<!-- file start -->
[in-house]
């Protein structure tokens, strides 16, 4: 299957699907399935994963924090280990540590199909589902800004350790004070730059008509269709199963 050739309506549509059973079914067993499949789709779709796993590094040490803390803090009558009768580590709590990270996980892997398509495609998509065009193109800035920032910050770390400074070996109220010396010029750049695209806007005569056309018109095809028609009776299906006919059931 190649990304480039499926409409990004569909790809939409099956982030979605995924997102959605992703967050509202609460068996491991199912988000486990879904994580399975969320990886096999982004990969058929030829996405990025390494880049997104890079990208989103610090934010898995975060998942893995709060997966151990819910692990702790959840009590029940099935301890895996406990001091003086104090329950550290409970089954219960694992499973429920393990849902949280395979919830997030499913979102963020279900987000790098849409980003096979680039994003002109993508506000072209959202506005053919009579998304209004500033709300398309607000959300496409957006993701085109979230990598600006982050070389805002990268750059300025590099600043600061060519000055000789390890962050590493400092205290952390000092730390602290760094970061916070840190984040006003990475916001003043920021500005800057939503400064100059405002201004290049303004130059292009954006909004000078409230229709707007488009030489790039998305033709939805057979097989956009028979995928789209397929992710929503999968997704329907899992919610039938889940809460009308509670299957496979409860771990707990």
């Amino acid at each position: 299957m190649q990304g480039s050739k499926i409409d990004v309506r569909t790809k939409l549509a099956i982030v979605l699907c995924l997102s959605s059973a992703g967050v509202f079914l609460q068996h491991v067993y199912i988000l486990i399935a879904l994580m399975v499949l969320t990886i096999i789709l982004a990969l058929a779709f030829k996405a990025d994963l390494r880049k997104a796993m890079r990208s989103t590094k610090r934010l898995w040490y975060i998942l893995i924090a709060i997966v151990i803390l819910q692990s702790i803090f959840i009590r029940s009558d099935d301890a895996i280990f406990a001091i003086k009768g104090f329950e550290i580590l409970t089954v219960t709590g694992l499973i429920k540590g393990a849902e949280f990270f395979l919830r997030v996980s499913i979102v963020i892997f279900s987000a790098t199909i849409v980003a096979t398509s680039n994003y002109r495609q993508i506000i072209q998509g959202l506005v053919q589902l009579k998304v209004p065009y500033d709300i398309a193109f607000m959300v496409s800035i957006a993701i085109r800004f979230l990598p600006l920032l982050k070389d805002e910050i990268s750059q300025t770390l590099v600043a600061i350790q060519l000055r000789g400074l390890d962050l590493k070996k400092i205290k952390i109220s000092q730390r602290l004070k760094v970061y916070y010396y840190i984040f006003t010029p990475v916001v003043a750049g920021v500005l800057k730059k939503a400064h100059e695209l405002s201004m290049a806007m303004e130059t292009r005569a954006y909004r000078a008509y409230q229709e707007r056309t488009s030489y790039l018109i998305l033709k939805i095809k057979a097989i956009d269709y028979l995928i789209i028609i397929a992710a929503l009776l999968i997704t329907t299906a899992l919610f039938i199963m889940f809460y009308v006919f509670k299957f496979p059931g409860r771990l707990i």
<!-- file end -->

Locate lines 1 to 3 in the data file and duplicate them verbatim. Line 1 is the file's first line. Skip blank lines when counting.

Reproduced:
[in-house]
């Protein structure tokens, strides 16, 4: 299957699907399935994963924090280990540590199909589902800004350790004070730059008509269709199963 050739309506549509059973079914067993499949789709779709796993590094040490803390803090009558009768580590709590990270996980892997398509495609998509065009193109800035920032910050770390400074070996109220010396010029750049695209806007005569056309018109095809028609009776299906006919059931 190649990304480039499926409409990004569909790809939409099956982030979605995924997102959605992703967050509202609460068996491991199912988000486990879904994580399975969320990886096999982004990969058929030829996405990025390494880049997104890079990208989103610090934010898995975060998942893995709060997966151990819910692990702790959840009590029940099935301890895996406990001091003086104090329950550290409970089954219960694992499973429920393990849902949280395979919830997030499913979102963020279900987000790098849409980003096979680039994003002109993508506000072209959202506005053919009579998304209004500033709300398309607000959300496409957006993701085109979230990598600006982050070389805002990268750059300025590099600043600061060519000055000789390890962050590493400092205290952390000092730390602290760094970061916070840190984040006003990475916001003043920021500005800057939503400064100059405002201004290049303004130059292009954006909004000078409230229709707007488009030489790039998305033709939805057979097989956009028979995928789209397929992710929503999968997704329907899992919610039938889940809460009308509670299957496979409860771990707990």
């Amino acid at each position: 299957m190649q990304g480039s050739k499926i409409d990004v309506r569909t790809k939409l549509a099956i982030v979605l699907c995924l997102s959605s059973a992703g967050v509202f079914l609460q068996h491991v067993y199912i988000l486990i399935a879904l994580m399975v499949l969320t990886i096999i789709l982004a990969l058929a779709f030829k996405a990025d994963l390494r880049k997104a796993m890079r990208s989103t590094k610090r934010l898995w040490y975060i998942l893995i924090a709060i997966v151990i803390l819910q692990s702790i803090f959840i009590r029940s009558d099935d301890a895996i280990f406990a001091i003086k009768g104090f329950e550290i580590l409970t089954v219960t709590g694992l499973i429920k540590g393990a849902e949280f990270f395979l919830r997030v996980s499913i979102v963020i892997f279900s987000a790098t199909i849409v980003a096979t398509s680039n994003y002109r495609q993508i506000i072209q998509g959202l506005v053919q589902l009579k998304v209004p065009y500033d709300i398309a193109f607000m959300v496409s800035i957006a993701i085109r800004f979230l990598p600006l920032l982050k070389d805002e910050i990268s750059q300025t770390l590099v600043a600061i350790q060519l000055r000789g400074l390890d962050l590493k070996k400092i205290k952390i109220s000092q730390r602290l004070k760094v970061y916070y010396y840190i984040f006003t010029p990475v916001v003043a750049g920021v500005l800057k730059k939503a400064h100059e695209l405002s201004m290049a806007m303004e130059t292009r005569a954006y909004r000078a008509y409230q229709e707007r056309t488009s030489y790039l018109i998305l033709k939805i095809k057979a097989i956009d269709y028979l995928i789209i028609i397929a992710a929503l009776l999968i997704t329907t299906a899992l919610f039938i199963m889940f809460y009308v006919f509670k299957f496979p059931g409860r771990l707990i």